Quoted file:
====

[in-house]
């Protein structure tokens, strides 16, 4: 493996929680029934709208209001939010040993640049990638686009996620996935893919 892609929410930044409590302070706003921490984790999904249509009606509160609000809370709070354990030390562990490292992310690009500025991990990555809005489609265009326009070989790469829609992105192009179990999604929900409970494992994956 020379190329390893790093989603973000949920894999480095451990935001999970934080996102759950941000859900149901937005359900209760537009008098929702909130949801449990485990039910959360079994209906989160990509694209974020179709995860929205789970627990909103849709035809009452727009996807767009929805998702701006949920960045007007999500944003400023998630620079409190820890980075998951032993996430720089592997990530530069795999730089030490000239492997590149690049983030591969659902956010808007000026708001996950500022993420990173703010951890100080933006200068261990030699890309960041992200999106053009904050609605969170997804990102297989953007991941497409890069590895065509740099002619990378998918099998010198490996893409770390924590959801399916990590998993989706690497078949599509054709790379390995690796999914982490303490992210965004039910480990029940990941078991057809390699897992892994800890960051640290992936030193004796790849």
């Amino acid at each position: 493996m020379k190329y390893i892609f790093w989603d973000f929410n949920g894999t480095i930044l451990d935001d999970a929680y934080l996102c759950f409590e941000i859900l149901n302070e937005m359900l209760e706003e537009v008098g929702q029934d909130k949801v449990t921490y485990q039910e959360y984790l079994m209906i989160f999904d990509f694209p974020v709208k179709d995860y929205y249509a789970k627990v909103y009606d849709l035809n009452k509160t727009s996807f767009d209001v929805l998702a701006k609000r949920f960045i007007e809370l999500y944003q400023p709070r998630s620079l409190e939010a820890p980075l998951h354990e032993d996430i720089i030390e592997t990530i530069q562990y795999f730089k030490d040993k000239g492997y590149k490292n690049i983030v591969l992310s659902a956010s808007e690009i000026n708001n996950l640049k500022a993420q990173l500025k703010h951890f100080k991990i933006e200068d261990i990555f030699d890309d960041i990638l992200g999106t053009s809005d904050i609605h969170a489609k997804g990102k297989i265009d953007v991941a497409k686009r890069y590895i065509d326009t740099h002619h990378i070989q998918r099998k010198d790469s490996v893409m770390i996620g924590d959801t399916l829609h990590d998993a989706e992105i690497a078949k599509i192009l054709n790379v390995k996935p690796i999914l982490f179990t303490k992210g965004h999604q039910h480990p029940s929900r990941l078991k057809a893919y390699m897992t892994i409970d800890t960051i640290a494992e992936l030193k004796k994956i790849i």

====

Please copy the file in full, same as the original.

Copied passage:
[in-house]
């Protein structure tokens, strides 16, 4: 493996929680029934709208209001939010040993640049990638686009996620996935893919 892609929410930044409590302070706003921490984790999904249509009606509160609000809370709070354990030390562990490292992310690009500025991990990555809005489609265009326009070989790469829609992105192009179990999604929900409970494992994956 020379190329390893790093989603973000949920894999480095451990935001999970934080996102759950941000859900149901937005359900209760537009008098929702909130949801449990485990039910959360079994209906989160990509694209974020179709995860929205789970627990909103849709035809009452727009996807767009929805998702701006949920960045007007999500944003400023998630620079409190820890980075998951032993996430720089592997990530530069795999730089030490000239492997590149690049983030591969659902956010808007000026708001996950500022993420990173703010951890100080933006200068261990030699890309960041992200999106053009904050609605969170997804990102297989953007991941497409890069590895065509740099002619990378998918099998010198490996893409770390924590959801399916990590998993989706690497078949599509054709790379390995690796999914982490303490992210965004039910480990029940990941078991057809390699897992892994800890960051640290992936030193004796790849």
């Amino acid at each position: 493996m020379k190329y390893i892609f790093w989603d973000f929410n949920g894999t480095i930044l451990d935001d999970a929680y934080l996102c759950f409590e941000i859900l149901n302070e937005m359900l209760e706003e537009v008098g929702q029934d909130k949801v449990t921490y485990q039910e959360y984790l079994m209906i989160f999904d990509f694209p974020v709208k179709d995860y929205y249509a789970k627990v909103y009606d849709l035809n009452k509160t727009s996807f767009d209001v929805l998702a701006k609000r949920f960045i007007e809370l999500y944003q400023p709070r998630s620079l409190e939010a820890p980075l998951h354990e032993d996430i720089i030390e592997t990530i530069q562990y795999f730089k030490d040993k000239g492997y590149k490292n690049i983030v591969l992310s659902a956010s808007e690009i000026n708001n996950l640049k500022a993420q990173l500025k703010h951890f100080k991990i933006e200068d261990i990555f030699d890309d960041i990638l992200g999106t053009s809005d904050i609605h969170a489609k997804g990102k297989i265009d953007v991941a497409k686009r890069y590895i065509d326009t740099h002619h990378i070989q998918r099998k010198d790469s490996v893409m770390i996620g924590d959801t399916l829609h990590d998993a989706e992105i690497a078949k599509i192009l054709n790379v390995k996935p690796i999914l982490f179990t303490k992210g965004h999604q039910h480990p029940s929900r990941l078991k057809a893919y390699m897992t892994i409970d800890t960051i640290a494992e992936l030193k004796k994956i790849i």